How to model a `UNIQUE` constraint in SQLAlchemy?


Question

I am writing a Flask/SQLAlchemy application in which I have users and groups.

Users can belong to several groups, and they have a unique number within each group. Asking about how to model the database I was advised to use the following table structure for my many-to-many relationship:

TABLE UserGroups
  GroupID 
  UserID
  UserNumber
  PRIMARY KEY (GroupID, UserID)
  UNIQUE (GroupID, UserNumber)
  FOREIGN KEY (GroupID)
    REFERENCES Groups (GroupID)
  FOREIGN KEY (UserID)
    REFERENCES Users (UserID)

Now I know how to create a regular many-to-many relationship with SQLAlchemy, but I don't know how to represent the UNIQUE constraint with the additional UserNumber field.

I don't have a lot of experience with database design, ORMs and SQLAlchemy, so this may be obvious, but I can't find a way to express it.

On of the things I don't get is: using a regular many-to-many relationship, my User class has a list-like attribute groups which contains all the groups he belongs to, but this completely hides the UserGroups joining-table and I don't know how to access the UserNumber field.

This is all a bit blur to me. Do you have any good example or explanations on how-to do such a thing with SQLAlchemy ?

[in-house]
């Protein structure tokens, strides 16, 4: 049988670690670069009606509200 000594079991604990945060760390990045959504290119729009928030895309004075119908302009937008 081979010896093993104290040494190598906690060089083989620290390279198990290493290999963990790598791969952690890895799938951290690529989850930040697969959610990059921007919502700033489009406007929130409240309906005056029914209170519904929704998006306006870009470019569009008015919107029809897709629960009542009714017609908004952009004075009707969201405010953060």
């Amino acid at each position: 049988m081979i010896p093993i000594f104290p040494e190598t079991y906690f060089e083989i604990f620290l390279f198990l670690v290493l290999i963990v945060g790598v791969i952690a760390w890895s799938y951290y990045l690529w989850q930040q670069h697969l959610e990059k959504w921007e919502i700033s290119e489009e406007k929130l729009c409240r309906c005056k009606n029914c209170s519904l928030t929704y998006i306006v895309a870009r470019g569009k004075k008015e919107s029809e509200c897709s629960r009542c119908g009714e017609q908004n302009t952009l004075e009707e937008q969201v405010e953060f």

1
10
4/13/2017 12:42:36 PM

Accepted Answer

The first part of the question (about creating a unique constraint with multiple columns) is already answered by cleg.

However, the default many-to-many approach doesn't work if you want to have additionally columns in the mapping table. Instead, you should use the Association Object Pattern. Additionally, you can simplify the access between user and group with an association_proxy.

The proxied_association.py from the SQLAlchemy examples should be a good place to start.

7
5/23/2017 11:46:43 AM

Use UniqueConstraint in your model. In detailed it's described in this question: sqlalchemy unique across multiple columns

As for many-to-many relations, SQLAlchemy have pretty good tutorial.

P.S. Sorry, I've missed with second part of answer (it's more complex then I've thought, so see answer from @schlamar), but first part is still correct.


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